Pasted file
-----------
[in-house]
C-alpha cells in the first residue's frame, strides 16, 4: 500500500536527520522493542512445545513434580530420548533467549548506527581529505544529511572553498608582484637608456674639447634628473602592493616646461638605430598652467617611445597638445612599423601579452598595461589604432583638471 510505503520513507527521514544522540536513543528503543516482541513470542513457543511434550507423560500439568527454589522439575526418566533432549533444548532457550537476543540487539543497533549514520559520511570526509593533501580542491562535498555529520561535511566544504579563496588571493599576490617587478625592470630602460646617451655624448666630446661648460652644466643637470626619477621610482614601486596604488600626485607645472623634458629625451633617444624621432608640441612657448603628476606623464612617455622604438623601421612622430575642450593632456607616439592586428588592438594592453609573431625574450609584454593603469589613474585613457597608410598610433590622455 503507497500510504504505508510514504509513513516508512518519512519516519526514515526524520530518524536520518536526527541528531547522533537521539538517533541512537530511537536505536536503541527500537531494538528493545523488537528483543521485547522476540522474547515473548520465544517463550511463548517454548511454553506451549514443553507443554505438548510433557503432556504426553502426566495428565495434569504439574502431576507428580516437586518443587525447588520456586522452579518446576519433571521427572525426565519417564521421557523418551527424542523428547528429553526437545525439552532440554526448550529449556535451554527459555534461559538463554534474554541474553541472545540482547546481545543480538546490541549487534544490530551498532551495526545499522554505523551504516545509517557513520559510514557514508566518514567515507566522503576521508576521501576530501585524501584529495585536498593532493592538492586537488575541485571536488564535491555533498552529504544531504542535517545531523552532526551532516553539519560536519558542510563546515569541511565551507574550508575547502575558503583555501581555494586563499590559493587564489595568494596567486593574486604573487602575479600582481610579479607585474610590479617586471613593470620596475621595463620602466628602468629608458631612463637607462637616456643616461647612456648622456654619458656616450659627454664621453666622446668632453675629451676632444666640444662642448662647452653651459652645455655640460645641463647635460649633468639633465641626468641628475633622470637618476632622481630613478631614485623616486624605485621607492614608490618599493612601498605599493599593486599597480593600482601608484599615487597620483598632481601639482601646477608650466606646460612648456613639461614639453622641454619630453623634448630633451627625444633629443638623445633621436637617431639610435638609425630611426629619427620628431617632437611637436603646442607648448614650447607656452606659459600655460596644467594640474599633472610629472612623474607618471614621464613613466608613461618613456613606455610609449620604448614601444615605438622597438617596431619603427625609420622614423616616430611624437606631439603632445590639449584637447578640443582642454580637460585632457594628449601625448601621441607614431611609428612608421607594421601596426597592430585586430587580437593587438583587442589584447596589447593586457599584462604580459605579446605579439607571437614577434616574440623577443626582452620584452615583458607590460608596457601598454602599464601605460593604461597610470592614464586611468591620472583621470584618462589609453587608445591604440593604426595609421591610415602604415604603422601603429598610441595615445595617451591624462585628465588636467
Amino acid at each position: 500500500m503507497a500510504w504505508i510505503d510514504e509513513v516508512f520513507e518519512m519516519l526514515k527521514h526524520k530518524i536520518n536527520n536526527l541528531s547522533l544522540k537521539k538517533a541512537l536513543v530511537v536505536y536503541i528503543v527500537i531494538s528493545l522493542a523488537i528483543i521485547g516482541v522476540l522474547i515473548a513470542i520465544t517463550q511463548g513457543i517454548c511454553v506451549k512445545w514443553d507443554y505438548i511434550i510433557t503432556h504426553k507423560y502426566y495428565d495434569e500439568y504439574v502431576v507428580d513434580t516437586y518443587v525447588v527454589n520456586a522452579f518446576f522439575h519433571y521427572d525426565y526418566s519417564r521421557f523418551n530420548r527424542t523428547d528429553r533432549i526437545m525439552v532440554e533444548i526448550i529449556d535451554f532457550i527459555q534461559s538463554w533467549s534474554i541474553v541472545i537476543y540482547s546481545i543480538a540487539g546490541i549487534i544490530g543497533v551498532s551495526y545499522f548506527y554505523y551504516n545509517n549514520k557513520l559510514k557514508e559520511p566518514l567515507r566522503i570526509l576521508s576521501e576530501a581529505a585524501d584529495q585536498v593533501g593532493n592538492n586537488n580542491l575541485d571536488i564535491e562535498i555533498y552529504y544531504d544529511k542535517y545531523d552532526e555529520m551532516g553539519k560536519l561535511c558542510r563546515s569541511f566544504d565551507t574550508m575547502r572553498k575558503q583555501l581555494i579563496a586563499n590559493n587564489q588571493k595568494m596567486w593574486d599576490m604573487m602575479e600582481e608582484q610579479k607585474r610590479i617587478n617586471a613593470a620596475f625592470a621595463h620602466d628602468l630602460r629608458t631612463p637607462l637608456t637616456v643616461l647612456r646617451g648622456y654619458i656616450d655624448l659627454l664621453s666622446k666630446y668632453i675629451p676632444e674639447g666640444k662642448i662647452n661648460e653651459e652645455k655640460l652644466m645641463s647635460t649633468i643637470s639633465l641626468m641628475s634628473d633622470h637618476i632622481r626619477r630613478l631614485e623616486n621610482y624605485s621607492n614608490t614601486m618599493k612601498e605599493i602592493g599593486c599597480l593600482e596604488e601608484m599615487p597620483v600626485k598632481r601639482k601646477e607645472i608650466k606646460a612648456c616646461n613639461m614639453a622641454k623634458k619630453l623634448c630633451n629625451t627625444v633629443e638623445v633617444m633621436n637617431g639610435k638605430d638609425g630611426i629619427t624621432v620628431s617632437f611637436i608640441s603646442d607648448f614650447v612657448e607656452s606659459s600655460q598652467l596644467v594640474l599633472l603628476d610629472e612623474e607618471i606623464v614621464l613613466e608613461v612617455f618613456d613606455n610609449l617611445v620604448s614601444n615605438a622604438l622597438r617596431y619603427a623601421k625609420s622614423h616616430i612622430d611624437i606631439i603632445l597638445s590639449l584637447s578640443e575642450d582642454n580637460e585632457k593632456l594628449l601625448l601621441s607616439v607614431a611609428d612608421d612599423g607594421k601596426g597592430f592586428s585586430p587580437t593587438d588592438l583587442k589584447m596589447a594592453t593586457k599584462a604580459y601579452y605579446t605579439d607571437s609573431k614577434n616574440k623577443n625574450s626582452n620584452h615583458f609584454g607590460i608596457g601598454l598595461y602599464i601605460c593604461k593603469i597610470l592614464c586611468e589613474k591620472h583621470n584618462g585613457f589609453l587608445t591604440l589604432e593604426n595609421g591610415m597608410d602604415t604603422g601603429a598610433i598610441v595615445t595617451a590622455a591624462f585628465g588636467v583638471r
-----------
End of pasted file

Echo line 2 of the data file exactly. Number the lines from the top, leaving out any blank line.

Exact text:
C-alpha cells in the first residue's frame, strides 16, 4: 500500500536527520522493542512445545513434580530420548533467549548506527581529505544529511572553498608582484637608456674639447634628473602592493616646461638605430598652467617611445597638445612599423601579452598595461589604432583638471 510505503520513507527521514544522540536513543528503543516482541513470542513457543511434550507423560500439568527454589522439575526418566533432549533444548532457550537476543540487539543497533549514520559520511570526509593533501580542491562535498555529520561535511566544504579563496588571493599576490617587478625592470630602460646617451655624448666630446661648460652644466643637470626619477621610482614601486596604488600626485607645472623634458629625451633617444624621432608640441612657448603628476606623464612617455622604438623601421612622430575642450593632456607616439592586428588592438594592453609573431625574450609584454593603469589613474585613457597608410598610433590622455 503507497500510504504505508510514504509513513516508512518519512519516519526514515526524520530518524536520518536526527541528531547522533537521539538517533541512537530511537536505536536503541527500537531494538528493545523488537528483543521485547522476540522474547515473548520465544517463550511463548517454548511454553506451549514443553507443554505438548510433557503432556504426553502426566495428565495434569504439574502431576507428580516437586518443587525447588520456586522452579518446576519433571521427572525426565519417564521421557523418551527424542523428547528429553526437545525439552532440554526448550529449556535451554527459555534461559538463554534474554541474553541472545540482547546481545543480538546490541549487534544490530551498532551495526545499522554505523551504516545509517557513520559510514557514508566518514567515507566522503576521508576521501576530501585524501584529495585536498593532493592538492586537488575541485571536488564535491555533498552529504544531504542535517545531523552532526551532516553539519560536519558542510563546515569541511565551507574550508575547502575558503583555501581555494586563499590559493587564489595568494596567486593574486604573487602575479600582481610579479607585474610590479617586471613593470620596475621595463620602466628602468629608458631612463637607462637616456643616461647612456648622456654619458656616450659627454664621453666622446668632453675629451676632444666640444662642448662647452653651459652645455655640460645641463647635460649633468639633465641626468641628475633622470637618476632622481630613478631614485623616486624605485621607492614608490618599493612601498605599493599593486599597480593600482601608484599615487597620483598632481601639482601646477608650466606646460612648456613639461614639453622641454619630453623634448630633451627625444633629443638623445633621436637617431639610435638609425630611426629619427620628431617632437611637436603646442607648448614650447607656452606659459600655460596644467594640474599633472610629472612623474607618471614621464613613466608613461618613456613606455610609449620604448614601444615605438622597438617596431619603427625609420622614423616616430611624437606631439603632445590639449584637447578640443582642454580637460585632457594628449601625448601621441607614431611609428612608421607594421601596426597592430585586430587580437593587438583587442589584447596589447593586457599584462604580459605579446605579439607571437614577434616574440623577443626582452620584452615583458607590460608596457601598454602599464601605460593604461597610470592614464586611468591620472583621470584618462589609453587608445591604440593604426595609421591610415602604415604603422601603429598610441595615445595617451591624462585628465588636467